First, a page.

Sara A Hennessy, MD2, Tjasa Hranjec, MD, MS1, Peter T Hallowell, MD2, Bruce D Schirmer, MD2. 2University of Virginia, 1University of Southwestern Texas
Introduction: Approximately 3-13% of patients with abdominal surgery develop a ventral hernia and over 350,000 ventral hernias are repaired annually. A surgical site infection (SSI) after ventral hernia repair (VHR), either open or laparoscopic, is a highly morbid complication associated with increasing health care costs, hernia recurrences, mesh infections and their complications. With the many advances in preoperative, operative and post-operative care the current incidence of surgical sites infections after laparoscopic VHR is unclear. We hypothesized that the incidence of surgical site infections is significantly reduced with a laparoscopic ventral hernia repair.
Methods and Procedures: The prospectively collected American College of Surgeons’ National Surgical Quality Improvement Program database was retrospectively reviewed for all VHRs with mesh between January 2011 and May 2014 at a single institution. Patients who underwent laparoscopic VHR and open VHR were compared by univariate analysis using Wilcoxon rank sum, Chi-square, and Fisher’s exact tests where appropriate. A multivariate logistic regression was performed to identify independent predictors of all surgical site infections (superficial, deep and organ space SSI).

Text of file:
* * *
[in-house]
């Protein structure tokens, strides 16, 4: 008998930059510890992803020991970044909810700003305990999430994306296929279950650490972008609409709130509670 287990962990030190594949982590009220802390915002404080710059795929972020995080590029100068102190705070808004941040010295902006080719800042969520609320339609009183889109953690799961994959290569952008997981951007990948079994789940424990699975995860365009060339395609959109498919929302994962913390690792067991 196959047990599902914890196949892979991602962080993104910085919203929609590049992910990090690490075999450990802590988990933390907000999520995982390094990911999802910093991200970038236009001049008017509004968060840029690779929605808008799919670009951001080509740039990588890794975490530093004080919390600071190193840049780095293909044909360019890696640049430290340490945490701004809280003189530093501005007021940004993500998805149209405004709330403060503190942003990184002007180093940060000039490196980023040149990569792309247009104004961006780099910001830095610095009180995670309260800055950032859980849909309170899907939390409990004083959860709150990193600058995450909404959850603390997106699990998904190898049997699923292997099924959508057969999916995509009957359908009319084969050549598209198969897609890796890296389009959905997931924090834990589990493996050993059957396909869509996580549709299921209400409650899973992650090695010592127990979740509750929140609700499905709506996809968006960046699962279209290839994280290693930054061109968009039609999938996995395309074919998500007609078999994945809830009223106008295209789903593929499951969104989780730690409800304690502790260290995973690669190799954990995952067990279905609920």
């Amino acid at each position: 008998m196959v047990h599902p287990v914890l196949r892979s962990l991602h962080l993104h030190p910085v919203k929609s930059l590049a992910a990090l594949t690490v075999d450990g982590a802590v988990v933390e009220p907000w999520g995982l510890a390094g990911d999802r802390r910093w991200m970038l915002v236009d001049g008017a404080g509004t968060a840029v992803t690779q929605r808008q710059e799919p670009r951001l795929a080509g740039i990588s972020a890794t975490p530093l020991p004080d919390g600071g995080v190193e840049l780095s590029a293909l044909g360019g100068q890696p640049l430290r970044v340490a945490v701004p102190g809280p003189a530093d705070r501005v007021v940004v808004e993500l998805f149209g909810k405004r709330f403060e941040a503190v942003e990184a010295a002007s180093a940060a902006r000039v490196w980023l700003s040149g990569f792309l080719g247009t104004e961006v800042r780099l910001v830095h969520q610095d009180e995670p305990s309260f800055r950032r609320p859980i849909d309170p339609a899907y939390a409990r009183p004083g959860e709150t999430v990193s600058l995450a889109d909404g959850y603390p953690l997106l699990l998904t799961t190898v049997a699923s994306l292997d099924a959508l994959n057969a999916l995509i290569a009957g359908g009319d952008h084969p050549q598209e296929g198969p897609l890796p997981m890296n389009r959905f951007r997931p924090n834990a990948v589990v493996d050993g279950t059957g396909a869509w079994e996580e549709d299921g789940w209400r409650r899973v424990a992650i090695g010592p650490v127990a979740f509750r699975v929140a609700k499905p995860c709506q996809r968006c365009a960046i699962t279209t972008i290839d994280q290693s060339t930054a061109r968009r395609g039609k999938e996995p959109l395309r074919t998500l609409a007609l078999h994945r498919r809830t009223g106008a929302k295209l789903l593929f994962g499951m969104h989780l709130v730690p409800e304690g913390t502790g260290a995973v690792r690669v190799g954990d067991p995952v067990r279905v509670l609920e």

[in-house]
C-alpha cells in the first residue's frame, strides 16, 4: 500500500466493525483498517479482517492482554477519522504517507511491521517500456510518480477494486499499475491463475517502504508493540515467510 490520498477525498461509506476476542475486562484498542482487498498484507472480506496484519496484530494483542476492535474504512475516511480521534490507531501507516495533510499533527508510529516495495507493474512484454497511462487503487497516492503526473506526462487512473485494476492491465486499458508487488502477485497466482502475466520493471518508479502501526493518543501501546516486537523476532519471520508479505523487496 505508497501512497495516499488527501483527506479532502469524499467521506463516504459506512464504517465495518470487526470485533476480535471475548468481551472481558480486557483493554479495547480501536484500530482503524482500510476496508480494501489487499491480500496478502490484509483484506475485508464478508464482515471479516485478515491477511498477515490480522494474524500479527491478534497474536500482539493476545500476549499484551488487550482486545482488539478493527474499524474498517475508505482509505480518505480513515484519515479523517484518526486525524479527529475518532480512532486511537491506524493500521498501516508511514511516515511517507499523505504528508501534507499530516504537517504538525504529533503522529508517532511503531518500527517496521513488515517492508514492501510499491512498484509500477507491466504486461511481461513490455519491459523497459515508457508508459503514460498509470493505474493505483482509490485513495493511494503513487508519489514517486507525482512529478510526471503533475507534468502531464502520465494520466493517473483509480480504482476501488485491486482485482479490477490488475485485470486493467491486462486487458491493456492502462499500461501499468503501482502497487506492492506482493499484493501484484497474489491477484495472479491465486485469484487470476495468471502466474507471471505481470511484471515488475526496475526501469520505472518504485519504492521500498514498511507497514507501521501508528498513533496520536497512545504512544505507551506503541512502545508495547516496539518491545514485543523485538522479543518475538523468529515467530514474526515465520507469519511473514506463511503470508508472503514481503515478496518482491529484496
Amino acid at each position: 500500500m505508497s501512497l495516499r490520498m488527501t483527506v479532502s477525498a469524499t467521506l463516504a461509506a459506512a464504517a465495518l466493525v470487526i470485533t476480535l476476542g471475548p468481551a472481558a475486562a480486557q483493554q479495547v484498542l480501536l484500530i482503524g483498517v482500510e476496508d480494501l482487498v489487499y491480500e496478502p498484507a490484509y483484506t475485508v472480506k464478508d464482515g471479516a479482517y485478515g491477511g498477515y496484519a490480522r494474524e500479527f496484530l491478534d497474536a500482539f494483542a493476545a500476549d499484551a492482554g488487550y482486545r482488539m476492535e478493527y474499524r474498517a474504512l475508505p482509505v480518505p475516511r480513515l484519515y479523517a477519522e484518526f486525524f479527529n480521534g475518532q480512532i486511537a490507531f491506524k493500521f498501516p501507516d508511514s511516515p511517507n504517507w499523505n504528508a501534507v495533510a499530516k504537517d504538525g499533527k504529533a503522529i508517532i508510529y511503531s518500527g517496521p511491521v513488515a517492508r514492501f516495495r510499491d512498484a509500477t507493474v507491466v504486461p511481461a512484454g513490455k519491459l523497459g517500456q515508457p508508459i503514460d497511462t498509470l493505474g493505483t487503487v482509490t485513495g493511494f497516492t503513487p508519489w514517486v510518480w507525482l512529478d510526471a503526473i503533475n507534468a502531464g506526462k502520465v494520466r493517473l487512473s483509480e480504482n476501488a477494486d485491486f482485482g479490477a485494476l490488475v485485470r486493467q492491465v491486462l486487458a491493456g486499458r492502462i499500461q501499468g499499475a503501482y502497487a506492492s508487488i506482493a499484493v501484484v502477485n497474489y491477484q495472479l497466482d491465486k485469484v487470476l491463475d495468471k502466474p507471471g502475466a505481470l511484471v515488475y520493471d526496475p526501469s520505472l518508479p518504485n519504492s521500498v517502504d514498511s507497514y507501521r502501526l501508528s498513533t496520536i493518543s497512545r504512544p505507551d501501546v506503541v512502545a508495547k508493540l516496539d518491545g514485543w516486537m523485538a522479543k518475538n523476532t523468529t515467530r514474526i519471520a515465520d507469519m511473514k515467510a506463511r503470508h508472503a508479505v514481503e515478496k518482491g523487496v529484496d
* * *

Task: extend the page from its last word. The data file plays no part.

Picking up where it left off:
Results: Of 591 patients, 338 (57%) had a laparoscopic VHR and 253 (43%) had an open VHR. Patients undergoing a laparoscopic VHR had a significantly lower incidence of all surgical site infections at 30-day follow up, including superficial SSI, deep SSI and organ space SSI (Table 1.) There was no significant difference in 30-day re-admission or mortality between laparoscopic and open VHRs. Patients undergoing open VHR had a higher incidence of post-operative bleeding requiring transfusion as compared to laparoscopic VHR (2.7% vs 0.2%, p < 0.001). On multivariate analysis (C statistic = 0.822) a laparoscopic ventral hernia repair was protective against all surgical site infections (OR 0.18, p=0.01).
Conclusion: A laparoscopic VHR is independently associated with a lower risk of all surgical site infections with a current incidence of 1.8%. A laparoscopic repair should be performed in all eligible cases to decrease overall morbidity and healthcare costs.